Comparative geographic concentrations of 4 sexually transmitted infections

Am J Public Health. 2005 Feb;95(2):324-30. doi: 10.2105/AJPH.2003.029413.


Objectives: We measured and compared the concentration of primary and secondary syphilis, gonorrhea, chlamydial infection, and genital herpes in a large county with urban, suburban, and rural settings.

Methods: We geocoded sexually transmitted infections reported to King County, Washington health department in 2000-2001 to census tract of residence. We used a model-based approach to measure concentration with Lorenz curves and Gini coefficients.

Results: Syphilis exhibited the highest level of concentration (estimated Gini coefficient = 0.68, 95% confidence interval [CI] = 0.64, 0.78), followed by gonorrhea (estimated Gini coefficient=0.57; 95% CI=0.54, 0.60), chlamydial infection (estimated Gini coefficient = 0.45; 95% CI = 0.40, 0.43), and herpes (estimated Gini coefficient=0.26; 95% CI=0.22, 0.29).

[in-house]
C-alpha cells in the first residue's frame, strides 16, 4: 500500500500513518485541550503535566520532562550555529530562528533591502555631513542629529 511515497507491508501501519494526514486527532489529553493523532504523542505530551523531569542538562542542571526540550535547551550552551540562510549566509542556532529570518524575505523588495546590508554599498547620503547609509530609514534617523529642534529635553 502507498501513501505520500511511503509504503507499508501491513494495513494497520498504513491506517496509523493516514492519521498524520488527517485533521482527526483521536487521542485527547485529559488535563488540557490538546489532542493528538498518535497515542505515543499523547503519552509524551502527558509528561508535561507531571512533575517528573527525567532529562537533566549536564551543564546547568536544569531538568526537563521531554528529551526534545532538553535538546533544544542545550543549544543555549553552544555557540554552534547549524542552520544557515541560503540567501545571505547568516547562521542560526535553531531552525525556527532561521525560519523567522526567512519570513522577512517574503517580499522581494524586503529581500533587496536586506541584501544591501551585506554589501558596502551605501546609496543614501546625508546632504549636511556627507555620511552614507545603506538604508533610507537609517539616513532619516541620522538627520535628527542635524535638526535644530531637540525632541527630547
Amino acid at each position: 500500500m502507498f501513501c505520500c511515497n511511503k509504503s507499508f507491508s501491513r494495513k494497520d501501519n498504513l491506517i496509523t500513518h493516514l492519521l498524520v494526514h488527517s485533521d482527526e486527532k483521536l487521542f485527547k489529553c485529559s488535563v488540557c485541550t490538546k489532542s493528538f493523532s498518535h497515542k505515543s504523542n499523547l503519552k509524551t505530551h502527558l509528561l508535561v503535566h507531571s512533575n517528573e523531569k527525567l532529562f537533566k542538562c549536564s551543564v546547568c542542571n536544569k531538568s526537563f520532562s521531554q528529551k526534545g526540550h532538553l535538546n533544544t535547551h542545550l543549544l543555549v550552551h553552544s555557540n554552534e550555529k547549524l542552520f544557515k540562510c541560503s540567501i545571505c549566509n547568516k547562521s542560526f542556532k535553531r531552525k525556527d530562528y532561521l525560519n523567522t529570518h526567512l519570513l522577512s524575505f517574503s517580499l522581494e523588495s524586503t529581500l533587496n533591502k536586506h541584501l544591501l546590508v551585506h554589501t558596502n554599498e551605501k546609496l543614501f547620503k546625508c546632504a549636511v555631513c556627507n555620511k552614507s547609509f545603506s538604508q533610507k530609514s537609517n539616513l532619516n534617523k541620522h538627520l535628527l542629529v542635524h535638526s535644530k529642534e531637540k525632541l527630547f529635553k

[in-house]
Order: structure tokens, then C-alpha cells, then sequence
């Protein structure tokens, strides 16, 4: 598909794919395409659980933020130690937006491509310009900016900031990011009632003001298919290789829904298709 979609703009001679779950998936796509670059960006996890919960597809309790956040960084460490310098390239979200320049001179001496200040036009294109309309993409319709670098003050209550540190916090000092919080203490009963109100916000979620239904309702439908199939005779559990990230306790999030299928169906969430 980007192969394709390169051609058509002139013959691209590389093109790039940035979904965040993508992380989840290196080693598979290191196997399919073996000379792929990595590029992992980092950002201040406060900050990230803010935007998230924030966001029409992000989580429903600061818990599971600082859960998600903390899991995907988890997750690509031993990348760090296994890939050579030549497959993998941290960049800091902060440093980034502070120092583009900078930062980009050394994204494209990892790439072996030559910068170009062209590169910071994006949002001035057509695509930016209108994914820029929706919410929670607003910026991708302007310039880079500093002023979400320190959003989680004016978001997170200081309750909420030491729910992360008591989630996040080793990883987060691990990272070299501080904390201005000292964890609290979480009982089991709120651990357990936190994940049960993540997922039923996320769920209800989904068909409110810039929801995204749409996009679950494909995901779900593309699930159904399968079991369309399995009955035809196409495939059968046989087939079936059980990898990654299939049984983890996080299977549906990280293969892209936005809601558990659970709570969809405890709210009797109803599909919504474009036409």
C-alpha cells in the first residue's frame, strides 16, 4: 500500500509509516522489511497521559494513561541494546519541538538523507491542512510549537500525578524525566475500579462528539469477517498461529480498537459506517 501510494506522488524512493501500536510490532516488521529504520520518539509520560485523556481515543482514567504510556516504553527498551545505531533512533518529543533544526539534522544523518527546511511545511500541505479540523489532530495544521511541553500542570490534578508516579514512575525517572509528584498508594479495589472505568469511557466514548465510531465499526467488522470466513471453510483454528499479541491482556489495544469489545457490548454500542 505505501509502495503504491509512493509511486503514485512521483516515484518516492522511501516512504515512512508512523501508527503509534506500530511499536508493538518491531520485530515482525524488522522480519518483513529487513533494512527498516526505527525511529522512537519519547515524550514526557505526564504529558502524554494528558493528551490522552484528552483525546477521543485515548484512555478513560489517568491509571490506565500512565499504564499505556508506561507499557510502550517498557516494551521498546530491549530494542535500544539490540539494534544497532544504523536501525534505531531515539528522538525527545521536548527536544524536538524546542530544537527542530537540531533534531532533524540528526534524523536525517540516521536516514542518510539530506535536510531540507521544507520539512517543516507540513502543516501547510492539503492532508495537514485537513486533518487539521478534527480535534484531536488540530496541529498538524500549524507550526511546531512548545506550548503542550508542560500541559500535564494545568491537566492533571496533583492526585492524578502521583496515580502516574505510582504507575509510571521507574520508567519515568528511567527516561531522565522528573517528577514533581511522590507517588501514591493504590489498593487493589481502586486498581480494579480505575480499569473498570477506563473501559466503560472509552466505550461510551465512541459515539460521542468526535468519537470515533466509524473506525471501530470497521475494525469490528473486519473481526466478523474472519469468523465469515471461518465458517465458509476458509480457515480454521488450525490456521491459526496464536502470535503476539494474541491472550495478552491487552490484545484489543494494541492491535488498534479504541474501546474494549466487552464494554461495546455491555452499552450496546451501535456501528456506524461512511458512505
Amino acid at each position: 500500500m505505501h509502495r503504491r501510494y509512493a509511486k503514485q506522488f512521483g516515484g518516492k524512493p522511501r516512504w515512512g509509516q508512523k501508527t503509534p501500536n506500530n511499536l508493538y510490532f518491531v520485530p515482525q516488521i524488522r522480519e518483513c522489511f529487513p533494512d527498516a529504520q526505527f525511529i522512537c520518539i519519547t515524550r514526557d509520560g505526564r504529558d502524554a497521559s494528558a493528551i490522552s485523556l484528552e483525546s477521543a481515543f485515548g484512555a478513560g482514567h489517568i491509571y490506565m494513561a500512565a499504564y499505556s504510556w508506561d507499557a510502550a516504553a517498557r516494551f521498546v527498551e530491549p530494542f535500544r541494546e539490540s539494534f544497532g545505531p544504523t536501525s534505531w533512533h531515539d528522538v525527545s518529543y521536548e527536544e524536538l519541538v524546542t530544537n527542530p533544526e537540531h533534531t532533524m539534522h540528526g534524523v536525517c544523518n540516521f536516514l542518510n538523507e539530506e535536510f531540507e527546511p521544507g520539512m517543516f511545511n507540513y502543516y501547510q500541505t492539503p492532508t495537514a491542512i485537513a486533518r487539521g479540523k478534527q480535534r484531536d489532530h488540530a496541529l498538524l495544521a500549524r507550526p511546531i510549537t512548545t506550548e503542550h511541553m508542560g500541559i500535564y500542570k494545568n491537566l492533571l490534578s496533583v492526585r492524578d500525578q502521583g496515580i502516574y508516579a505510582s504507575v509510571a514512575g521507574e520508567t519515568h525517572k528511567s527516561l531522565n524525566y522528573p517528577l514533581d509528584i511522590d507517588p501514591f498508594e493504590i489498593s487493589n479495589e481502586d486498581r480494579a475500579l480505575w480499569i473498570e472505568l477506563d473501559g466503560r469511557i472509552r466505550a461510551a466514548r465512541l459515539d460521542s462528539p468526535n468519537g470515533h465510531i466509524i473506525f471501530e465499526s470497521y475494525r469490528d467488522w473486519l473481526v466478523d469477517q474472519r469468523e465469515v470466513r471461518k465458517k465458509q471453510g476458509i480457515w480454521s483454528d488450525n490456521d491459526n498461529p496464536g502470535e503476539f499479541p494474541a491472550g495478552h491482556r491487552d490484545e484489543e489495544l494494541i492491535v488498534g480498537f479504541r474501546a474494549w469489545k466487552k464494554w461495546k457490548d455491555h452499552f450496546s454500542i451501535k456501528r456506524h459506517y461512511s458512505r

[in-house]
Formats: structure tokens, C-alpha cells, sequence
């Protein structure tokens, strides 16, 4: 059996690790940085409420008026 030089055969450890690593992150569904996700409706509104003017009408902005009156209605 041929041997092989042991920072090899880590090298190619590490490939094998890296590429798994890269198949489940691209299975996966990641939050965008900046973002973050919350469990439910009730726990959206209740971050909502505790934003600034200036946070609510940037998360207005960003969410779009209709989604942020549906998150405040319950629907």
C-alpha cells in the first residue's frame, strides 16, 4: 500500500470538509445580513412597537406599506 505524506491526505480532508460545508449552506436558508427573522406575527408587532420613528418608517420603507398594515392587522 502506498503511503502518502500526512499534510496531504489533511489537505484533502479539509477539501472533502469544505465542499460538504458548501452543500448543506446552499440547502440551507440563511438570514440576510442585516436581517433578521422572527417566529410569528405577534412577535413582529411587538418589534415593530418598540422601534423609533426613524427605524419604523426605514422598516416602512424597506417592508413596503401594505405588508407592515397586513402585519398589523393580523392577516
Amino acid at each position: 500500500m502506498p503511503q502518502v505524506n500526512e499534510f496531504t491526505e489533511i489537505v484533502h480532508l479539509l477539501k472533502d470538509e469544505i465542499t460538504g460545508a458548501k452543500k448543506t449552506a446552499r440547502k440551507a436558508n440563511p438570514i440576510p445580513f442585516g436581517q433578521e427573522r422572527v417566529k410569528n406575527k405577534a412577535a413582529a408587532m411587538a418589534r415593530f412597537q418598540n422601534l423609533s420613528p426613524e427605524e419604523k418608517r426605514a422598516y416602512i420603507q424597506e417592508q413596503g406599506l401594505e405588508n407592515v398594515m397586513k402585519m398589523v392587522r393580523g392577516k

Conclusions: Geographically targeted interventions may be most appropriate for syphilis and gonorrhea. For less-concentrated infections, control strategies must reach a wider portion of the population.

Publication types

  • Comparative Study
  • Research Support, Non-U.S. Gov't
  • Research Support, U.S. Gov't, P.H.S.

MeSH terms

  • Censuses
  • Chlamydia Infections / epidemiology
  • Disease Notification*
  • Female
  • Geography
  • Gonorrhea / epidemiology
  • Herpes Genitalis / epidemiology
  • Humans
  • Male
  • Public Health Informatics
  • Sexually Transmitted Diseases / epidemiology*
  • Syphilis / epidemiology
  • Washington / epidemiology